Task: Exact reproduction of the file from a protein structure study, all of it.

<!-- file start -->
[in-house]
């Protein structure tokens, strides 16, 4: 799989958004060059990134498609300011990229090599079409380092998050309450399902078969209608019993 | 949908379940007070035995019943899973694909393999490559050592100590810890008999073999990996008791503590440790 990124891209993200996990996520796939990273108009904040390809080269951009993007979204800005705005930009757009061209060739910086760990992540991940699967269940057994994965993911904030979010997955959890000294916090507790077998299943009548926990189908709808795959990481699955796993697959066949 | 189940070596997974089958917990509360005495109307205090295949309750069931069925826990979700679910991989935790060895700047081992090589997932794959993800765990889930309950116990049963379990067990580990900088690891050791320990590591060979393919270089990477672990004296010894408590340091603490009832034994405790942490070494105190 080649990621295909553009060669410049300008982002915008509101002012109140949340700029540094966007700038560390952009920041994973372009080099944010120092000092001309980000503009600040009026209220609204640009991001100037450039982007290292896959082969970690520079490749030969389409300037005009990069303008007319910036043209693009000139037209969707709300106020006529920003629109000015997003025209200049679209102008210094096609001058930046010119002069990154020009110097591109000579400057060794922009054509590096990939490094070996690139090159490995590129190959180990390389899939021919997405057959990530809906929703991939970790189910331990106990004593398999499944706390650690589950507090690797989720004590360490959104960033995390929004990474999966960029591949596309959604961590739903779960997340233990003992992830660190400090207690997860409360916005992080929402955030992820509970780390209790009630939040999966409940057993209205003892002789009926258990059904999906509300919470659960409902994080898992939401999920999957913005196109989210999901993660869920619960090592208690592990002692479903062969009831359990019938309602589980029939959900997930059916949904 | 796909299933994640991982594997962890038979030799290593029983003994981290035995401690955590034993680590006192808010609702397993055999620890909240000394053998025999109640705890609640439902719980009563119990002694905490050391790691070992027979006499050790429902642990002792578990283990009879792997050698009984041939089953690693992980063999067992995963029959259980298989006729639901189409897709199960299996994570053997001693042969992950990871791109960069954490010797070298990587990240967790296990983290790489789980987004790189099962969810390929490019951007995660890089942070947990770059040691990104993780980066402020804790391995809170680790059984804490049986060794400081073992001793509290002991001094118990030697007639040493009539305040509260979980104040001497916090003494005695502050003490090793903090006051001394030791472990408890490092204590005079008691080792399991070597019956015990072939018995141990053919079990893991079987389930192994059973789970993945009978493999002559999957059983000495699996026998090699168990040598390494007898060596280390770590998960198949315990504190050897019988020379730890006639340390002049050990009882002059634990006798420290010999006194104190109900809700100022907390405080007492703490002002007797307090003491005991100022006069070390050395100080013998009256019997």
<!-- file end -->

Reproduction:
[in-house]
């Protein structure tokens, strides 16, 4: 799989958004060059990134498609300011990229090599079409380092998050309450399902078969209608019993 | 949908379940007070035995019943899973694909393999490559050592100590810890008999073999990996008791503590440790 990124891209993200996990996520796939990273108009904040390809080269951009993007979204800005705005930009757009061209060739910086760990992540991940699967269940057994994965993911904030979010997955959890000294916090507790077998299943009548926990189908709808795959990481699955796993697959066949 | 189940070596997974089958917990509360005495109307205090295949309750069931069925826990979700679910991989935790060895700047081992090589997932794959993800765990889930309950116990049963379990067990580990900088690891050791320990590591060979393919270089990477672990004296010894408590340091603490009832034994405790942490070494105190 080649990621295909553009060669410049300008982002915008509101002012109140949340700029540094966007700038560390952009920041994973372009080099944010120092000092001309980000503009600040009026209220609204640009991001100037450039982007290292896959082969970690520079490749030969389409300037005009990069303008007319910036043209693009000139037209969707709300106020006529920003629109000015997003025209200049679209102008210094096609001058930046010119002069990154020009110097591109000579400057060794922009054509590096990939490094070996690139090159490995590129190959180990390389899939021919997405057959990530809906929703991939970790189910331990106990004593398999499944706390650690589950507090690797989720004590360490959104960033995390929004990474999966960029591949596309959604961590739903779960997340233990003992992830660190400090207690997860409360916005992080929402955030992820509970780390209790009630939040999966409940057993209205003892002789009926258990059904999906509300919470659960409902994080898992939401999920999957913005196109989210999901993660869920619960090592208690592990002692479903062969009831359990019938309602589980029939959900997930059916949904 | 796909299933994640991982594997962890038979030799290593029983003994981290035995401690955590034993680590006192808010609702397993055999620890909240000394053998025999109640705890609640439902719980009563119990002694905490050391790691070992027979006499050790429902642990002792578990283990009879792997050698009984041939089953690693992980063999067992995963029959259980298989006729639901189409897709199960299996994570053997001693042969992950990871791109960069954490010797070298990587990240967790296990983290790489789980987004790189099962969810390929490019951007995660890089942070947990770059040691990104993780980066402020804790391995809170680790059984804490049986060794400081073992001793509290002991001094118990030697007639040493009539305040509260979980104040001497916090003494005695502050003490090793903090006051001394030791472990408890490092204590005079008691080792399991070597019956015990072939018995141990053919079990893991079987389930192994059973789970993945009978493999002559999957059983000495699996026998090699168990040598390494007898060596280390770590998960198949315990504190050897019988020379730890006639340390002049050990009882002059634990006798420290010999006194104190109900809700100022907390405080007492703490002002007797307090003491005991100022006069070390050395100080013998009256019997």